The Hamptons are famed for being a summer haven to the affluent of New York City seeking a break from the muggy, heat of the congested city. Yet the landscape of ‘summering’ in the Hamptons has changed as house-sharing sites such as Airbnb, HomeAway and VRBO have introduced short term rentals that allow tenants to rent out their homes directly. Demand for shorter rentals has increased as individuals who are keen on a weekend or two out East have more options besides hotels, yet this demand has led to a shift in the market.
“Not every landlord wants to be bothered with changing tenants every weekend.”
“The short-term rental apps and websites have significantly changed the rental market throughout the Hamptons,” said Scott Strough, a Compass real estate broker, to Sag Harbor Express. “Tenants have now scheduled by the week or weekend instead of being locked into a month or longer. It has hurt the people who depend on the rental income of the summer as it has diluted the number of full season tenants and monthly tenants. Not every landlord wants to be bothered with changing tenants every weekend.”
The turnover of guests staying in the Hamptons has also resulted in complaints of congested streets and loud noise. Companies like Airbnb and HomeAway have come under fire as the cause of these issues. The Town of East Hampton have enacted tougher
regulations and policing to enforce laws and limit rentals under a two week period.
Where tenants could get away with renting out their homes for as short as a weekend, the East End mandatory rental registry requires all homes listed for extended stays, register with the town, pay a fee of $100 and undergo inspection for meeting building codes. Homeowners must then post all ads with their registry number visible to all. This allows for easier tracking of properties not in compliance with safety codes and issuing fines or jail time to those who do not abide by the new regulations.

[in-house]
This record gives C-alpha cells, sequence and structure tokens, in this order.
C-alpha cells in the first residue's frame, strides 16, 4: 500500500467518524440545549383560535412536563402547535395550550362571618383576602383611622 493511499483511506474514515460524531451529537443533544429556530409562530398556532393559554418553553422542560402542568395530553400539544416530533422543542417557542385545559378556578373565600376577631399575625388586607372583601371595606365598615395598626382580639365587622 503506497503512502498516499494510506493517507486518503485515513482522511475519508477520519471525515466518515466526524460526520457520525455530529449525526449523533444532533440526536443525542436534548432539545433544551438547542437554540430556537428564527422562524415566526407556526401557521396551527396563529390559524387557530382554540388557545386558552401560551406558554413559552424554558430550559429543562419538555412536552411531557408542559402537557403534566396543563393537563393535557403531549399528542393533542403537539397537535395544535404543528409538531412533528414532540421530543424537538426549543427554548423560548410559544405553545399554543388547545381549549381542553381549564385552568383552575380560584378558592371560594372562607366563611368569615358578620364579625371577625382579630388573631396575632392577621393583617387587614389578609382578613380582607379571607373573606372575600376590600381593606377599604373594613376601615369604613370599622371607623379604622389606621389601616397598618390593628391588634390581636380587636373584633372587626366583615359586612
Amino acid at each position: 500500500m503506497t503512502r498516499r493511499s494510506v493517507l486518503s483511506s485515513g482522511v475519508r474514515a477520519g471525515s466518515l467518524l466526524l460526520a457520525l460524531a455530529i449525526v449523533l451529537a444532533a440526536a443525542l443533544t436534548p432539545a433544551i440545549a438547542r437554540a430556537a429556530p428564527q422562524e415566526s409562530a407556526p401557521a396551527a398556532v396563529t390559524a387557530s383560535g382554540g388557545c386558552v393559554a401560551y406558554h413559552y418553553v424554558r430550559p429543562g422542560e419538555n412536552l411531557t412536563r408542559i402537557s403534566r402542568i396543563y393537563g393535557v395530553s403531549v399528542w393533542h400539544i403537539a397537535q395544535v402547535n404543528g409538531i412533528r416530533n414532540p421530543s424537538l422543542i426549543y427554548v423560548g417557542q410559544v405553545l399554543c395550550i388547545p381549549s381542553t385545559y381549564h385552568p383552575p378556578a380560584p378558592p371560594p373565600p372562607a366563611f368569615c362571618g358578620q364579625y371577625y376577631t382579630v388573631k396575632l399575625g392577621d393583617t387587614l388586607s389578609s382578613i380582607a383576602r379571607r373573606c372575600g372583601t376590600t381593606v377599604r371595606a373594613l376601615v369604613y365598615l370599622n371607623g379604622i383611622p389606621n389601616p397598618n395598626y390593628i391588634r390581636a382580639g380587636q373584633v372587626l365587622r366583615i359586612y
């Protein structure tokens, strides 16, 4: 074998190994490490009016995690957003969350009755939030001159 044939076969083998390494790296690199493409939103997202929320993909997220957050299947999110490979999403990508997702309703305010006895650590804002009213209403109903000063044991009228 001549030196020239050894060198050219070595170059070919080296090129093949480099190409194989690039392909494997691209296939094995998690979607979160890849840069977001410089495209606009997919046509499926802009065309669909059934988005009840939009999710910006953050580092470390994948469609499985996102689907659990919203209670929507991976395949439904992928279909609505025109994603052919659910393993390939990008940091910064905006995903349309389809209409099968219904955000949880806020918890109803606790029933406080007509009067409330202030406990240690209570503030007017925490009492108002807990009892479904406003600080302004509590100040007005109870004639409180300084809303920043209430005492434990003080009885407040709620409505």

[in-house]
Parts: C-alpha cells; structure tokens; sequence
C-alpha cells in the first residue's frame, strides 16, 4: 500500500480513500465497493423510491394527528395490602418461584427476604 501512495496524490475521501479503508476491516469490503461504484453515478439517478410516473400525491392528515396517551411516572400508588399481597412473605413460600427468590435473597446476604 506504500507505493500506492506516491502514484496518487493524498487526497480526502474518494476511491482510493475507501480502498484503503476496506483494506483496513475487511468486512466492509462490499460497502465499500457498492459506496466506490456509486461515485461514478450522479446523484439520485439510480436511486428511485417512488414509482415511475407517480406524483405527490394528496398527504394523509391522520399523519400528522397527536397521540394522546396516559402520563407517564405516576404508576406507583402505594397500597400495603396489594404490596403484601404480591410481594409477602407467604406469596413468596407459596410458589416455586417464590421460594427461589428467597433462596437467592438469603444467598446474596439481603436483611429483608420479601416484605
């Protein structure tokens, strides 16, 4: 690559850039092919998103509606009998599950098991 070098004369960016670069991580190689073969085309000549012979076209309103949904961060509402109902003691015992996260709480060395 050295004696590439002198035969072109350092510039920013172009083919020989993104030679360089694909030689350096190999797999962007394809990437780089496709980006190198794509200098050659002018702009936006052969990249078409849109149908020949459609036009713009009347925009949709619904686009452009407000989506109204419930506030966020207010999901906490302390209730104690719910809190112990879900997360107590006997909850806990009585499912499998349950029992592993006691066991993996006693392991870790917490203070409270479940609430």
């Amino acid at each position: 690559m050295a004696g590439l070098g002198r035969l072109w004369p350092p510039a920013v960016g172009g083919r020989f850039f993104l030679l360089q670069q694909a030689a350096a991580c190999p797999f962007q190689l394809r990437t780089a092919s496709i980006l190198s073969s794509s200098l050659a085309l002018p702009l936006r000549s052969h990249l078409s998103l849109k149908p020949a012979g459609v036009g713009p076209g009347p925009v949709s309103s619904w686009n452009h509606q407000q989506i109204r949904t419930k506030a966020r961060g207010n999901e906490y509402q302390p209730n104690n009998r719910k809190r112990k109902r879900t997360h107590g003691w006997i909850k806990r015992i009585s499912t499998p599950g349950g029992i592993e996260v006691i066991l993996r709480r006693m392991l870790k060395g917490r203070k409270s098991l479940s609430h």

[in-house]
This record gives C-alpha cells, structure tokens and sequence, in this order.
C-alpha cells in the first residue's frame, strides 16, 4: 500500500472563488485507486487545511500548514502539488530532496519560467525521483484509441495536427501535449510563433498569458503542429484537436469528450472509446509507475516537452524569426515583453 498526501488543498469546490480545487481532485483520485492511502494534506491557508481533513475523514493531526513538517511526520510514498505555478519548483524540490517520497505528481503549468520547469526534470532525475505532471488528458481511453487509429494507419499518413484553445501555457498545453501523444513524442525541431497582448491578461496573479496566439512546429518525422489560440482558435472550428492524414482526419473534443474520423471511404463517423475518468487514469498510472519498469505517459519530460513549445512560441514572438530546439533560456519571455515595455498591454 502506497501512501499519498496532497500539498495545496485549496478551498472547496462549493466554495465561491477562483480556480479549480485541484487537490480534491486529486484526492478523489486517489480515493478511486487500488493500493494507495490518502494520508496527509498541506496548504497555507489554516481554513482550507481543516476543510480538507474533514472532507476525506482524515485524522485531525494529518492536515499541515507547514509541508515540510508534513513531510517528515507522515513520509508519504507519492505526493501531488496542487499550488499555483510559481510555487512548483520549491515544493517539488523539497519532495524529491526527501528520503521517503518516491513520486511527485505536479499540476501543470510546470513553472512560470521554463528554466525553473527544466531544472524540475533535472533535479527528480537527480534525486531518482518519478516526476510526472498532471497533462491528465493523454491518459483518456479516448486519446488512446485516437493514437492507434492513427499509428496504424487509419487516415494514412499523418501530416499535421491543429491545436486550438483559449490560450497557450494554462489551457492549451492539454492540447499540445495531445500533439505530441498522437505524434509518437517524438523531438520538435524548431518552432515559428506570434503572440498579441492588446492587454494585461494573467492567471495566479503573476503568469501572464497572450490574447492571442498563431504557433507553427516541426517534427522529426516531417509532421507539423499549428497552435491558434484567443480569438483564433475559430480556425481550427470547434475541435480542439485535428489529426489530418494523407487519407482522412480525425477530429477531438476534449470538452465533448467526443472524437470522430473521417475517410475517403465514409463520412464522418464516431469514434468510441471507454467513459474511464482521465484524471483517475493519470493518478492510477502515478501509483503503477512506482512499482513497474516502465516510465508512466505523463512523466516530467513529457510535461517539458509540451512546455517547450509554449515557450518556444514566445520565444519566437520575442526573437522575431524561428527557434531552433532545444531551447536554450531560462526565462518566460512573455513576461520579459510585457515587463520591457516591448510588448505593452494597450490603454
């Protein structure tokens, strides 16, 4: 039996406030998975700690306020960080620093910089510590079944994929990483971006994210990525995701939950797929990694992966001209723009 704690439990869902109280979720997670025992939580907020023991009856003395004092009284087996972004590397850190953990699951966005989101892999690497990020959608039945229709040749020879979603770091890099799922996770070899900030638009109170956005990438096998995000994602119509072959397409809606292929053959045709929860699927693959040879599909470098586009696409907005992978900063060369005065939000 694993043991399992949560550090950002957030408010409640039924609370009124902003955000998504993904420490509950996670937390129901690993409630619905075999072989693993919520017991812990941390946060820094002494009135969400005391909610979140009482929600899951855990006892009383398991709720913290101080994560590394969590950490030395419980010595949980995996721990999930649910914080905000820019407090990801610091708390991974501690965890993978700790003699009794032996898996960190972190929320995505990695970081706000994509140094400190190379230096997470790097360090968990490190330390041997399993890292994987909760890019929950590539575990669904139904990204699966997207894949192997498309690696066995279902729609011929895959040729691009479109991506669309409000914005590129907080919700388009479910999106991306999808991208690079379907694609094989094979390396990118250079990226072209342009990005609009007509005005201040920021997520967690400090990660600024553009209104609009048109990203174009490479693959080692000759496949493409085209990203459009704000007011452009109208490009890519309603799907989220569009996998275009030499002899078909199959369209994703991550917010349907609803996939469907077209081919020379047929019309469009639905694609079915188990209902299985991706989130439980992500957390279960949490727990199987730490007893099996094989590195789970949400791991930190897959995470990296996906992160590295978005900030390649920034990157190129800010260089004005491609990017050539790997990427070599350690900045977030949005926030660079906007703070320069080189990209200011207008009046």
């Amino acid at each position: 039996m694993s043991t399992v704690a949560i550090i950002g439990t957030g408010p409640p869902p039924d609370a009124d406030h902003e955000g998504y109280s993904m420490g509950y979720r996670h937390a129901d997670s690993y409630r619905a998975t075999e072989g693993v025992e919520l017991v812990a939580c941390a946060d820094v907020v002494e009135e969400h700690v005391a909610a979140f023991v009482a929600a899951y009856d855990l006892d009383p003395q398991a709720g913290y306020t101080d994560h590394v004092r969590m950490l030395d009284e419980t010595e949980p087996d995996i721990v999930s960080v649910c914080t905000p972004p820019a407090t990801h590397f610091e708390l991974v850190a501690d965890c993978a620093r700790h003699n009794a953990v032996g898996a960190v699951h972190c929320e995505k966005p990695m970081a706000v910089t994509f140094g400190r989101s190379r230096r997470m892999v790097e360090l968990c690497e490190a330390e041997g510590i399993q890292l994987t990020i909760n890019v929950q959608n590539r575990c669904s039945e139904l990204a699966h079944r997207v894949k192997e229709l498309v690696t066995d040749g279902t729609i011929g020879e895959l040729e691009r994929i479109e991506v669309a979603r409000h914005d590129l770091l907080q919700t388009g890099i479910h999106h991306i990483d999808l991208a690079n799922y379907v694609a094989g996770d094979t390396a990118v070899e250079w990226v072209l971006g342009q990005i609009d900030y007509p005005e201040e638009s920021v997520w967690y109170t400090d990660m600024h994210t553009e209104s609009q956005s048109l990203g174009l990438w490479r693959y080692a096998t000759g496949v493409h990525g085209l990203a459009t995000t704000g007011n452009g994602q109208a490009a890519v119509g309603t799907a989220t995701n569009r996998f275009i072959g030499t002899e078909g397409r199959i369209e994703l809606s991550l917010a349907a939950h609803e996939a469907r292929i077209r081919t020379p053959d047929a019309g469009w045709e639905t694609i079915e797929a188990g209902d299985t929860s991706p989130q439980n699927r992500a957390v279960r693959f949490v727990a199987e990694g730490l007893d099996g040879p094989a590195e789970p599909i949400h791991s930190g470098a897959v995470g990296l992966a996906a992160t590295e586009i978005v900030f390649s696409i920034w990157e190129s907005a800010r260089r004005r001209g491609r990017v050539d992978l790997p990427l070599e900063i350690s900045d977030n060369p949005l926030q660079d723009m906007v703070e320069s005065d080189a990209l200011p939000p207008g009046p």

However, the Hampton’s stricter policies have also impacted seasonal tenants who rent out their homes for a month or longer, as no more than 4 unrelated adults can occupy a home at a time. “The town has responded to very vocal, hysterical people who claim to have party houses next door to them,” said Conni Cross, a resident of Cutchogue who’s guests tend to enjoy low-key activities in the Hamptons, like biking and wine-tasting. “It does exist, but it’s a very, very small percentage.”
“…the short-term rental activity will be driven underground, where it cannot be monitored, regulated or taxed.”
According to Cross, the new restrictions will cost her an estimate of $30,000 in revenue due to her property’s success with weekend rentals as opposed to two weeks or more.
“The extreme restrictions implemented by Southampton and East Hampton are incredibly burdensome for homeowners and visitors,” said Ashley Hodgini, an Airbnb spokeswoman, to The Real Deal. “In our experience, it will be difficult for either town to achieve compliance with these policies. Instead, the short-term rental activity will be driven underground, where it cannot be monitored, regulated or taxed.”
Yet, many locals and brokers do not view house-sharing services as detrimental to the real estate market as many predict and see a way for companies like Airbnb, VRBO and HomeAway to cater to specific demands while many clients still prefer to go the traditional route of using a broker to rent out properties.
Senior Managing Director of The Corcoran Group in Sag Harbour and Montauk, Chris Tice said, “Many homeowners who have gone this route, they’ve had poor experiences with a tenant. Conversely, we have heard from some renters that when they booked through these services the house they rented was not what they expected. Many of these homeowners and tenants have returned to work with Corcoran because they want
a trusted expert in the process.”
As for the future of the Hamptons and Airbnb? “A lot of people are renting their own homes and using sites like Airbnb, and what they can do online with the rentals, I don’t think there’s any way of controlling that,” said Enzo Morabito, a licensed associate real estate broker with Douglas Elliman Real Estate in Bridgehampton. “We will not be a part of it, it’s just not who we are. But the people who own these homes, as long as they are within the legality of what they’re supposed to do on Airbnb, who cares?”